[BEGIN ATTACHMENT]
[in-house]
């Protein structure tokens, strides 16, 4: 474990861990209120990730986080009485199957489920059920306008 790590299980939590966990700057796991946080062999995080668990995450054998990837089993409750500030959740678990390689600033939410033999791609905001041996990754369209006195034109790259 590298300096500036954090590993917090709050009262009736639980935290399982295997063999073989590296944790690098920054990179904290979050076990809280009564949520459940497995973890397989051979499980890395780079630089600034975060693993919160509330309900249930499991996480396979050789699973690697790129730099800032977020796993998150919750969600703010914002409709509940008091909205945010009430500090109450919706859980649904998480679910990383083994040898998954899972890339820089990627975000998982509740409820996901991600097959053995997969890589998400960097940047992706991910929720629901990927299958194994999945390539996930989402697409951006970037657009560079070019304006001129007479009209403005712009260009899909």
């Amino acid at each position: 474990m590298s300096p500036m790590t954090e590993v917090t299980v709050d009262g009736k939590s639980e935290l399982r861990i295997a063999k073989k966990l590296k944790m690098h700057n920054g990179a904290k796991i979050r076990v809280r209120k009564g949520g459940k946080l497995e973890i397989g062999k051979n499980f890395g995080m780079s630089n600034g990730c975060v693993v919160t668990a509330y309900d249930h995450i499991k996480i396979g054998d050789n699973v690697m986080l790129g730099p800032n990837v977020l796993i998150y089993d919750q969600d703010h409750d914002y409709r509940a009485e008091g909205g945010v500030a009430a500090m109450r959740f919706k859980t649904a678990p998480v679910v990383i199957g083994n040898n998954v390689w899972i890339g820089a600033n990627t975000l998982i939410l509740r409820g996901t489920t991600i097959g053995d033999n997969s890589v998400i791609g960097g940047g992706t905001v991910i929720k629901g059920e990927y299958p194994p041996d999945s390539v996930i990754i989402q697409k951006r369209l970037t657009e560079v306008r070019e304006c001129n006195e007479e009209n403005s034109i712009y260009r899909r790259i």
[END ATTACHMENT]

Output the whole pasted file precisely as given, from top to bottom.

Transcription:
[in-house]
């Protein structure tokens, strides 16, 4: 474990861990209120990730986080009485199957489920059920306008 790590299980939590966990700057796991946080062999995080668990995450054998990837089993409750500030959740678990390689600033939410033999791609905001041996990754369209006195034109790259 590298300096500036954090590993917090709050009262009736639980935290399982295997063999073989590296944790690098920054990179904290979050076990809280009564949520459940497995973890397989051979499980890395780079630089600034975060693993919160509330309900249930499991996480396979050789699973690697790129730099800032977020796993998150919750969600703010914002409709509940008091909205945010009430500090109450919706859980649904998480679910990383083994040898998954899972890339820089990627975000998982509740409820996901991600097959053995997969890589998400960097940047992706991910929720629901990927299958194994999945390539996930989402697409951006970037657009560079070019304006001129007479009209403005712009260009899909």
């Amino acid at each position: 474990m590298s300096p500036m790590t954090e590993v917090t299980v709050d009262g009736k939590s639980e935290l399982r861990i295997a063999k073989k966990l590296k944790m690098h700057n920054g990179a904290k796991i979050r076990v809280r209120k009564g949520g459940k946080l497995e973890i397989g062999k051979n499980f890395g995080m780079s630089n600034g990730c975060v693993v919160t668990a509330y309900d249930h995450i499991k996480i396979g054998d050789n699973v690697m986080l790129g730099p800032n990837v977020l796993i998150y089993d919750q969600d703010h409750d914002y409709r509940a009485e008091g909205g945010v500030a009430a500090m109450r959740f919706k859980t649904a678990p998480v679910v990383i199957g083994n040898n998954v390689w899972i890339g820089a600033n990627t975000l998982i939410l509740r409820g996901t489920t991600i097959g053995d033999n997969s890589v998400i791609g960097g940047g992706t905001v991910i929720k629901g059920e990927y299958p194994p041996d999945s390539v996930i990754i989402q697409k951006r369209l970037t657009e560079v306008r070019e304006c001129n006195e007479e009209n403005s034109i712009y260009r899909r790259i």